News & events > France's museums loans to Asia on the increase
23 Sep 2014

France's museums loans to Asia on the increase


A report in The Art Newspaper by Gareth Harris titled 'Asia proves a lucrative destination for France's museums' reports on concern in France at the number of major works sent abroad by national museums.

France is flexing its soft power more than ever, sending numerous loan exhibitions around the world. Asia in particular is a frequent, and lucrative, destination for shows organised by French national museums. Since 2008, the Musée d’Orsay has, for instance, sent abroad at least 1,000 works for shows travelling to 14 cities; the French art critic Didier Rykner says that a key work in its collection, Edouard Manet’s Le Fifre (The piper), 1866, has been loaned abroad at least 15 times since 2001.

The touring exhibitions not only raise the profile of major French institutions, but also much needed revenue for refurbishment projects, say museum chiefs. But some in the French culture sector are alarmed about the extent of these global programmes and whether fragile works can withstand the wear and tear of regular travel. “Major works leave for abroad, which puts them at risk, placing them almost out of sight of the Parisian public,” Rykner says. A spokeswoman for the Orsay says: “All necessary measures are taken to protect the works during transportation.”

beyondimpressionismThe Orsay’s show, “Beyond Impressionism: the Birth of Modern Art” at the National Museum of Korea in Seoul, which has just closed, was the largest overseas show organised by the Paris museum, according to The Korea Herald; an Orsay spokeswoman says it was the first time the museum has presented so many masterpieces. The Seoul exhibition, which included paintings by Monet, Van Gogh and Rousseau, sculpture by Degas, and historic photographs, was the latest ambitious travelling exhibition spearheaded by the museum’s director, Guy Cogeval. Since his appointment in 2008, Cogeval has enthusiastically pursued a policy of dispatching the collection to foreign venues.

Last year, this strategy intensified with the loan of Manet’s Olympia, 1863, to the Doge’s Palace in Venice for a 70-work exhibition of the 19th-century artist’s works, which also included Le Fifre. It was the first time Olympia had left Paris since it was given to the French state in 1890.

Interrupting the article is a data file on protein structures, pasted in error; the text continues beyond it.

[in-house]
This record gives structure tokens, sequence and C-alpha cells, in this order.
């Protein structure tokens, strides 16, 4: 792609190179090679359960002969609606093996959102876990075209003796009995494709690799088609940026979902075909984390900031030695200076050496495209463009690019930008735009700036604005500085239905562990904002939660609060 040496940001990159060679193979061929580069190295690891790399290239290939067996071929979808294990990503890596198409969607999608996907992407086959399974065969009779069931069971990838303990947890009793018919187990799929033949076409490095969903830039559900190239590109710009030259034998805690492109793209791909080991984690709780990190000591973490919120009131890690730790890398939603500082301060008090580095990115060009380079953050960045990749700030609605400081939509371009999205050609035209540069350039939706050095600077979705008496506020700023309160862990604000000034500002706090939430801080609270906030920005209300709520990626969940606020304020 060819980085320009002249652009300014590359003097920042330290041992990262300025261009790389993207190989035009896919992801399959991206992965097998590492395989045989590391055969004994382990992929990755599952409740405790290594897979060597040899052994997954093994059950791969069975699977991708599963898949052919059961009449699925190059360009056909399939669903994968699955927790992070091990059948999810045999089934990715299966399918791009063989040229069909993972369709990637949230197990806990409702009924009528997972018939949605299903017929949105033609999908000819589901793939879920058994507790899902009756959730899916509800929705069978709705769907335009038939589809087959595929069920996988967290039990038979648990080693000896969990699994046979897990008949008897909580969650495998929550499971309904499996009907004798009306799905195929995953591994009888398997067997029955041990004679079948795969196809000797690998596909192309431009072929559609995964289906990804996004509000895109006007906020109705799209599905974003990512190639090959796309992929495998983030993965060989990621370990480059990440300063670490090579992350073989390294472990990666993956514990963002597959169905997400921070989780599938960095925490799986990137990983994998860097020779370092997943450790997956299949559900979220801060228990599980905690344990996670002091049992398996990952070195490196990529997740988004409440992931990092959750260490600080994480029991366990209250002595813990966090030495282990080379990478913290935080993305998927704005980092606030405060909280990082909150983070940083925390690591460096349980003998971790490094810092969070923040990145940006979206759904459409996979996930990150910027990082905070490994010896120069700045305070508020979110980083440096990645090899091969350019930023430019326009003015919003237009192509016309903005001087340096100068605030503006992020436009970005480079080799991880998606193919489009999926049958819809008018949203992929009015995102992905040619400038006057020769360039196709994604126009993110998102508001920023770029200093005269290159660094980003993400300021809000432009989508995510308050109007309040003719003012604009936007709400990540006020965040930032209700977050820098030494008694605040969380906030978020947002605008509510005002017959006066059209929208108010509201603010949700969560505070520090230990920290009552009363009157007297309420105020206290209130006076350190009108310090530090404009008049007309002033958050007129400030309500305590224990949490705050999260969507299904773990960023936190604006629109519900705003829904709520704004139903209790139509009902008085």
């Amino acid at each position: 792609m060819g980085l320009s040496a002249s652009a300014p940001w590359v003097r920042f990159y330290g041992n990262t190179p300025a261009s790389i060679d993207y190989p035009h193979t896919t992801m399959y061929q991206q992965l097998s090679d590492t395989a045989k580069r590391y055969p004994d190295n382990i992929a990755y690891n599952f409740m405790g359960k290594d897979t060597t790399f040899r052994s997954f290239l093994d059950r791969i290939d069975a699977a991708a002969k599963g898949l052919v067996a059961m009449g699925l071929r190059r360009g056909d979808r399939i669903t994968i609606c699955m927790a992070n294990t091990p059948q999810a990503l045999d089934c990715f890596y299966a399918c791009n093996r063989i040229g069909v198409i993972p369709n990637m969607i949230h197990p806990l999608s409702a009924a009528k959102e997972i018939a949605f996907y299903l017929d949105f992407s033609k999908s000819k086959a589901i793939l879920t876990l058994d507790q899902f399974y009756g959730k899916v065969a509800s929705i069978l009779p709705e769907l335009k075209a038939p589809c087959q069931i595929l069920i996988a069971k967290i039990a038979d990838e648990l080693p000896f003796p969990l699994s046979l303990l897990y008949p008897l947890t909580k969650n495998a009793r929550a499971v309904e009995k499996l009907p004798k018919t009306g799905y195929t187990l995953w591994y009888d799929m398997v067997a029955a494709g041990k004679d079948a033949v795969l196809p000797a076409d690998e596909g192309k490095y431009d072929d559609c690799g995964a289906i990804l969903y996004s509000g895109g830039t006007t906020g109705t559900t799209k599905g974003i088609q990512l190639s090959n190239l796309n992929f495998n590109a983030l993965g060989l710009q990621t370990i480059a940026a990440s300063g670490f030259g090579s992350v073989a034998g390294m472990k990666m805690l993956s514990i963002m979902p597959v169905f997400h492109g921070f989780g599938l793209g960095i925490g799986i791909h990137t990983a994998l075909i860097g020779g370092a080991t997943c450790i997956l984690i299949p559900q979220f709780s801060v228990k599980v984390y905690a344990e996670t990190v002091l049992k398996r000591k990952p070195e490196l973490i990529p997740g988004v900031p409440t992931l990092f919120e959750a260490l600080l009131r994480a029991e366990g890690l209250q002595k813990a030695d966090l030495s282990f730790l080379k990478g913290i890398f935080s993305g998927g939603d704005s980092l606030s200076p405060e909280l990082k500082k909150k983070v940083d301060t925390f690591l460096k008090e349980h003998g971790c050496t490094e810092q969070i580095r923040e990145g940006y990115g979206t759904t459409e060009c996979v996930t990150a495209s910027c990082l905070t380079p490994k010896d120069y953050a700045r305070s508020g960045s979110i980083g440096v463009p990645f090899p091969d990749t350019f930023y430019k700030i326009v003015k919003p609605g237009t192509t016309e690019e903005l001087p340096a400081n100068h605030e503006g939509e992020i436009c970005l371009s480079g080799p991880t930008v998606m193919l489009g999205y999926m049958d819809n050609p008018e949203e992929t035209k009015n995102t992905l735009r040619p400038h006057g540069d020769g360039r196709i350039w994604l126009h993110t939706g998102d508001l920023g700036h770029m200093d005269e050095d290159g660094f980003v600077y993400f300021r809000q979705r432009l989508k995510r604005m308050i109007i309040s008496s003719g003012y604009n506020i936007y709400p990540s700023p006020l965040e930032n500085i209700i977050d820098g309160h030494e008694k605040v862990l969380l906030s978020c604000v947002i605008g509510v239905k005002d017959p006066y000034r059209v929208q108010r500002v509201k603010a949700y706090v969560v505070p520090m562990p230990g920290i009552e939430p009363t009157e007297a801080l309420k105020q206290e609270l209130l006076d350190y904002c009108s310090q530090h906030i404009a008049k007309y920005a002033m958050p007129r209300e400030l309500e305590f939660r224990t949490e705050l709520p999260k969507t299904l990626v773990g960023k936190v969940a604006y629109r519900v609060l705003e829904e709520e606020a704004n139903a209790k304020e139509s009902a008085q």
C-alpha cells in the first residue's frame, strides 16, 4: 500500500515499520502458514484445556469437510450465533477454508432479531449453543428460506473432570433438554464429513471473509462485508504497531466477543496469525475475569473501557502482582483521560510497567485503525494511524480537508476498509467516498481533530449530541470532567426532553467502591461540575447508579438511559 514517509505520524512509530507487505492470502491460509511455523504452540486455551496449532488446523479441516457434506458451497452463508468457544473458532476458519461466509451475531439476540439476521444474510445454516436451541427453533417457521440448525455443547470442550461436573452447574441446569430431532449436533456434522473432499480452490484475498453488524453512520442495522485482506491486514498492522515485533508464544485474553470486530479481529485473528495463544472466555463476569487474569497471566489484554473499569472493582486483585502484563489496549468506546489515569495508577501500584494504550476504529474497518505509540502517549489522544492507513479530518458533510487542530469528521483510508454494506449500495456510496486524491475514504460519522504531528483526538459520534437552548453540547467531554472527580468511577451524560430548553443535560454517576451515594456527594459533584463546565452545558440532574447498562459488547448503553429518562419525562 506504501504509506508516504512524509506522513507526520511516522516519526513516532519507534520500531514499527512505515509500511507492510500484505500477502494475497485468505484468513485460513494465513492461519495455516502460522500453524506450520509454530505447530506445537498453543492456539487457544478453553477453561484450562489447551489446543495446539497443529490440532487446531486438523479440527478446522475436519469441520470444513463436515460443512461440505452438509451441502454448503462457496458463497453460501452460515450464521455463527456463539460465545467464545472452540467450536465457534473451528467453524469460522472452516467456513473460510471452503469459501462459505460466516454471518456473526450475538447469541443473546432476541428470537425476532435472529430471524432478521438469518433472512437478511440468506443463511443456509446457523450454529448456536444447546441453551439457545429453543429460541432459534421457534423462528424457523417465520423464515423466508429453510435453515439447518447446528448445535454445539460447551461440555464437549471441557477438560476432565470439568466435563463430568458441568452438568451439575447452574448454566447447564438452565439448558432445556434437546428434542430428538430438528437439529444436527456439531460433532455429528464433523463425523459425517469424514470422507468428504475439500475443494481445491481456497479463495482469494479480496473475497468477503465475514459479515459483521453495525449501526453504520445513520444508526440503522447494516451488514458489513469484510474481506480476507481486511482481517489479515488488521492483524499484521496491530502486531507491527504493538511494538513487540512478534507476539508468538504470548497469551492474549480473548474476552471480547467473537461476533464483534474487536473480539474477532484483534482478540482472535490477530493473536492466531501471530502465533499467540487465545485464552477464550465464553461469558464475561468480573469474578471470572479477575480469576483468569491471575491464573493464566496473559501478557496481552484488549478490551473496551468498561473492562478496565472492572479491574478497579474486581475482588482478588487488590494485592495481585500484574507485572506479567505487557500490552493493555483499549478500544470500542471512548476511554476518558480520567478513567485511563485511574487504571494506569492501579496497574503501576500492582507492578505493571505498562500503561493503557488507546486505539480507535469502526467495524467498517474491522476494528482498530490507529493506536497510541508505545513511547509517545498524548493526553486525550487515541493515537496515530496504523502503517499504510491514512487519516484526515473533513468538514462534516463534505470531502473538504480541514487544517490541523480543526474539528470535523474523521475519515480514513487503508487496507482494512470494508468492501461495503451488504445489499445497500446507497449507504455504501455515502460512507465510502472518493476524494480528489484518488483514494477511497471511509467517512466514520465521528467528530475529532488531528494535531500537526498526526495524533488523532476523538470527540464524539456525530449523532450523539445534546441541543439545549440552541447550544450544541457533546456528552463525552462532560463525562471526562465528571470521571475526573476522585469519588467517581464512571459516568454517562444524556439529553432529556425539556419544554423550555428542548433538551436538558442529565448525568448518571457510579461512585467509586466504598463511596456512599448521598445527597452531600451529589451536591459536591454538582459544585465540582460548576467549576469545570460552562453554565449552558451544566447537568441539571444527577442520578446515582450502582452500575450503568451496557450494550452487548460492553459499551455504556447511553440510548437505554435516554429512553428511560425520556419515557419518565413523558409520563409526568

In 2012, the Orsay launched “Millet, Courbet and Naturalism in France”, at China Art Palace in Shanghai, which included 87 works. As well as loans returning from the Korean National Museum, the Orsay also has 84 Impressionist masterpieces by artists such as Manet, Monet and Renoir currently on loan to the National Art Centre in Tokyo for the exhibition “The Birth of Impressionism: the Freedom to Paint” (until 20 October).

Meanwhile, the Louvre hires out its expertise for so-called clés en main (handbuilt) shows whereby its curators and other experts propose and develop exhibitions abroad. The Louvre spokeswoman says that the clés en main shows, which generate income, are only produced for Japan. The Louvre is due to launch the “Genre Paintings” exhibition at the Tokyo National Art Centre next year (21 February-1 June 2015).


Asia is a prime market for Western museums keen to tap into new audiences and growing economies. “Business is brisk because these Asian venues are willing to pay well for major exhibitions,” says Barry Lord, the co-president of Lord Cultural Resources. In 2012, Paris’s Centre Pompidou opened a Surrealist art show, “Electric Fields”, at the Shanghai Power Station of Art; Alain Seban, the president of the Centre Pompidou, acknowledged that his Beaubourg gallery received “substantial fees” for the loan show. A gallery spokeswoman declined to give details of further international exhibitions.

Paris’s Musée Rodin confirmed French press reports that it plans to send 140 works to a show due to open at Beijing’s National Museum later this year.

The Musée Picasso sent 176 works on an eight-city world tour, which helped fund its refurbishment. Its former director Anne Baldassari said the tour raised at least €16m. The new director, Laurent Le Bon, declined to say if he will continue to pursue this policy.

Maïté Vicedo, the assistant to the president of the Musée Guimet in Paris, says that the national museum of Asian art will continue to mount touring shows that raise income “as the government grant regularly decreases”. Curators are subsequently working with the National Palace Museum in Taipei on a touring show of Khmer art. Vicedo says that the Musée Guimet has, however, changed its touring strategy in recent years, balancing its budget by organising shows instead with its French partner institutions in cities such as Nice and Lyons.

For more on French museum's international loans, see the September issue of The Art Newspaper, out now in print and as an app